5 Reasons Writing YA (Sci-Fi and Fantasy) Is Awesome

I like to say that despite aging into my twenties, part of my soul got stuck at sixteen.

I loved my teen years. ¬†They were awkward, complicated, and emotional, like anyone’s teen years, but they were also chock-full of joy, adventure, good friendship, and new knowledge.

Nineteen years old, holding my newborn son.  I was a teen mom.  :P

Nineteen years old, holding my newborn son. I was a teen mom. ūüėõ

During my mid-teens I moved from California to New Hampshire (during February, no less…talk about weather shock!). ¬†Weeks later, just before turning seventeen, I met my husband. ¬†By the time I turned twenty I had married him and given birth to our first baby!

Life changes like crazy during the teen years. ¬†You go from being a dependent child to an independent adult who’s expected to do almost everything for themselves. ¬†This is why the “coming of age story” has been around forever, even though “YA” is a fairly new genre, and currently a very popular one. ¬†Coming of age is a universal experience for teens (who are living it) and adults (who once lived it). ¬†Grown-ups who scorn teens forget that they were there once too, navigating a lot of hard situations and having their perspective battered and changed, over and over again. ¬†It’s no surprise to me that my protagonists usually come to me as teenagers (usually in the 14 to 18 range), whether or not they grow to twenty or older during a book or series.

Here are some of the reasons why writing for teenagers is awesome…

From the “Harry Potter” film franchise, based off the books by J.K. Rowling

1. We all love stories about people finding their place in the world.

So many stories are about people going from “nobodies” to “somebody”, people realizing, “I was meant for this,” people taking a stand and finding their place on the battlefield of life, people discovering their super powers, magical powers, or simply their own self-confidence. ¬†Young adult and teen literature is the perfect place to play with this theme, because young adulthood is a time in life where most people really have to grapple with who they are, and where God wants them to be.

Some have known all along what they wanted to be. ¬†I knew from an early age that I wanted to be a writer. ¬†But others aren’t sure if they have any abilities, or if they do, what possible use those abilities could be to God or His world. ¬†I love stories that remind them – and all of us – that God has a unique purpose for each human being, in particular those within His church, who He intends to strengthen one another. ¬†Even those of us who aren’t in our teens anymore can appreciate that reminder!

“For as in one body we have many members, and the members do not all have the same function, so we, though many, are one body in Christ, and individually members one of another. Having gifts that differ according to the grace given to us, let us use them: if prophecy, in proportion to our faith; if service, in our serving; the one who teaches, in his teaching; the one who exhorts, in his exhortation; the one who contributes, in generosity; the one who leads, with zeal; the one who does acts of mercy, with cheerfulness.” – Romans 12:4-8

From “The Chronicles of Narnia: The Lion, the Witch, and the Wardrobe,” based off the book by C.S. Lewis

2. It reminds us that the “inconsequential” among us can do great things.

Is it “unrealistic” when teenagers save the world, a la¬†Harry Potter? ¬†We sometimes laugh at this. ¬†It seems so far fetched, and (grown-ups reason) teens know so little about the world and aren’t capable of that kind of amazing feat. ¬†Someone else is a better candidate, right? ¬†Obviously an adult would be a more realistic person to save the world, we say…adults have so much more know-how and are wiser/smarter/more experienced than teens, we think.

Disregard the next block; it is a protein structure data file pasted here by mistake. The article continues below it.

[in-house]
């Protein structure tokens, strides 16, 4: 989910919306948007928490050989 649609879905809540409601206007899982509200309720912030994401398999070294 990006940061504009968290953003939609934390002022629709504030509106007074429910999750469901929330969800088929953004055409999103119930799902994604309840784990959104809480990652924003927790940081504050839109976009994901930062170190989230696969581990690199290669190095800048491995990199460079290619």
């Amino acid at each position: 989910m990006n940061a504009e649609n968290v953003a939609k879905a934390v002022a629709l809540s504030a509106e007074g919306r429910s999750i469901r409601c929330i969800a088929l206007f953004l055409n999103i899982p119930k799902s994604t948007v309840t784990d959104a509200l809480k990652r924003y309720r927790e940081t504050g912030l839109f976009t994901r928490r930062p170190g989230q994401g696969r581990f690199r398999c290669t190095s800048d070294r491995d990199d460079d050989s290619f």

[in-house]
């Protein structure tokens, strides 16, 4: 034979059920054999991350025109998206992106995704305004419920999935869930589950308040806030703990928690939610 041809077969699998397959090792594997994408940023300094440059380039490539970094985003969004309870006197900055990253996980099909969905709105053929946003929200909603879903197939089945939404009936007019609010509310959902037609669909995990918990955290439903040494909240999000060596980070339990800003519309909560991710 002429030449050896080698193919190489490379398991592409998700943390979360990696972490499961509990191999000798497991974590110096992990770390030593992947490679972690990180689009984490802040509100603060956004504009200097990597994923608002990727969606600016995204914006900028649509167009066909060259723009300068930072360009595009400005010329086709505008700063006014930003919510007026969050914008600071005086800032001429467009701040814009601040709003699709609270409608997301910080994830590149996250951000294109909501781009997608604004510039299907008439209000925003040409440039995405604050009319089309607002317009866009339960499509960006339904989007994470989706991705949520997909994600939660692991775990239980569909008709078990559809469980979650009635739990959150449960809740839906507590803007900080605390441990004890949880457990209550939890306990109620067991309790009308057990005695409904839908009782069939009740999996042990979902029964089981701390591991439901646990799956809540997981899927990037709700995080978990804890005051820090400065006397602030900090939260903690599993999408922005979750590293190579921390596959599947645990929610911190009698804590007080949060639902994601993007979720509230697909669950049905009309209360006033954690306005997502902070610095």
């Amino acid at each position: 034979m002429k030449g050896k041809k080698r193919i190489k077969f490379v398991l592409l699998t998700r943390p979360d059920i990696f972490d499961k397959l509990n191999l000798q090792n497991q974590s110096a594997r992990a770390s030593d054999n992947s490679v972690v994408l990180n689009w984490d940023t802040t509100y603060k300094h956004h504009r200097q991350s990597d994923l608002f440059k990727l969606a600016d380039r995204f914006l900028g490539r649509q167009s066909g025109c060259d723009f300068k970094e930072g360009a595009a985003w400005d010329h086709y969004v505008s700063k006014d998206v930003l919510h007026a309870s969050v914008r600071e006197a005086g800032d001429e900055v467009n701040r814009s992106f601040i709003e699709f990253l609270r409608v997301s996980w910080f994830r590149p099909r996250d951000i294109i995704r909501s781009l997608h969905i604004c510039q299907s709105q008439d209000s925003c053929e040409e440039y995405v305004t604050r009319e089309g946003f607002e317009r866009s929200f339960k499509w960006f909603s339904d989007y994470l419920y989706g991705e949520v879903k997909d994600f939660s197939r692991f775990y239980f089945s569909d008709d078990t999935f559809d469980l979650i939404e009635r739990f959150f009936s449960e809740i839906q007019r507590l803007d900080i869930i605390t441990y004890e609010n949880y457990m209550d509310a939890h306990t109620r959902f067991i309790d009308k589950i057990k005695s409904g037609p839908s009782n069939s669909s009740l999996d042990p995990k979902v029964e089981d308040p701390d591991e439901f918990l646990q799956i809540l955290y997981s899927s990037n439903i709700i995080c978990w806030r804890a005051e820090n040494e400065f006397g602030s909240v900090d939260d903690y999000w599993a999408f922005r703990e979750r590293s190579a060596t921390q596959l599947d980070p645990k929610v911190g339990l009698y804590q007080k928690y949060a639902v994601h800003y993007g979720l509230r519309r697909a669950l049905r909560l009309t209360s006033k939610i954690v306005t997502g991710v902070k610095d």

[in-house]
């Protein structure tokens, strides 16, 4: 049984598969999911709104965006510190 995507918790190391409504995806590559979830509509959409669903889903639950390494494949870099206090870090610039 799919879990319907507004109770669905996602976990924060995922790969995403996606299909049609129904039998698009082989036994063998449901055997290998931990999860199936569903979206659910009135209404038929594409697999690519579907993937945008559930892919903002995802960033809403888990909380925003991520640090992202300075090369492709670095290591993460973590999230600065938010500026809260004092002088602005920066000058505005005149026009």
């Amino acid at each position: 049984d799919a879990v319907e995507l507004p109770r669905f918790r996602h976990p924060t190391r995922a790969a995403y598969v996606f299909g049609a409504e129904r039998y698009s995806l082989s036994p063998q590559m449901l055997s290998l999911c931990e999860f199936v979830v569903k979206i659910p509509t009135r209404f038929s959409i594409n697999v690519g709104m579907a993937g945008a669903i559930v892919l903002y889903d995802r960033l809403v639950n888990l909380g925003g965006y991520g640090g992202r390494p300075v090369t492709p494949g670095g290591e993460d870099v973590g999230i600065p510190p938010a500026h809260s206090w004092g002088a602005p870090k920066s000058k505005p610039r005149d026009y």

But God’s way isn’t always man’s way. ¬†The¬†Bible is full of young people God used in incredible ways – David, Daniel, Esther, Timothy. ¬†In fact, God even says he sometimes uses the foolish people in the world to shame the wise! ¬†This is possible because it is His strength we walk in, not our own. ¬†And that is a refreshing and comforting thought for all of us, because in God’s eyes we are all foolish, small-minded, and limited.

“Let no one despise you for your youth, but set the believers an example in speech, in conduct, in love, in faith, in purity.” – 1 Timothy 4:12

From “The Giver”, recent movie based off the book by Lois Lowry

3.  Teens are complex, deep-thinking people too.

“We hear a great deal about the rudeness of the rising generation. ¬†I am an oldster myself and might be expected to take the oldsters’ side, but in fact I have been far more impressed by the bad manners of parents to children than by those of children to parents. ¬†Who has not been the embarrassed guest at family meals where the father or mother treated their grown-up offspring with an incivility which, offered to any other young people, would have simply terminated the acquaintance? ¬†Dogmatic assertions on matters which the children understand and their elders don’t, ruthless interruptions, flat contradictions, ridicule of things the young take seriously, sometimes of their religion, insulting references to their friends, all provide an easy answer to the question, ‘Why are they always out? ¬†Why do they like every house better than their home?’ ¬†Who does not prefer civility to barbarism?” – C.S. Lewis

Back at the church I grew up in, when I graduated to the 6th grade (I think?), I walked into the youth Sunday school classroom for the first time with a few of my friends. ¬†This dimly lit, loud place was our new “home.”

As we entered, an older boy bellowed,¬†“Eeeeeew,¬†sixth graders.” ¬†Right off the bat this new place didn’t seem very friendly!

Often adults do this to teens. ¬†They treat them as shallow, stupid, silly, arrogant, and dramatic, because they are young and haven’t seen much of the world. ¬†But these are young adults, simply younger people trying to become a part of the grown-up realm. ¬†In many ways teens are only imitating the ideas and attitudes they see in the older people around them, as they try to fit into that world themselves. ¬†Sometimes their outside perspective can reveal important things.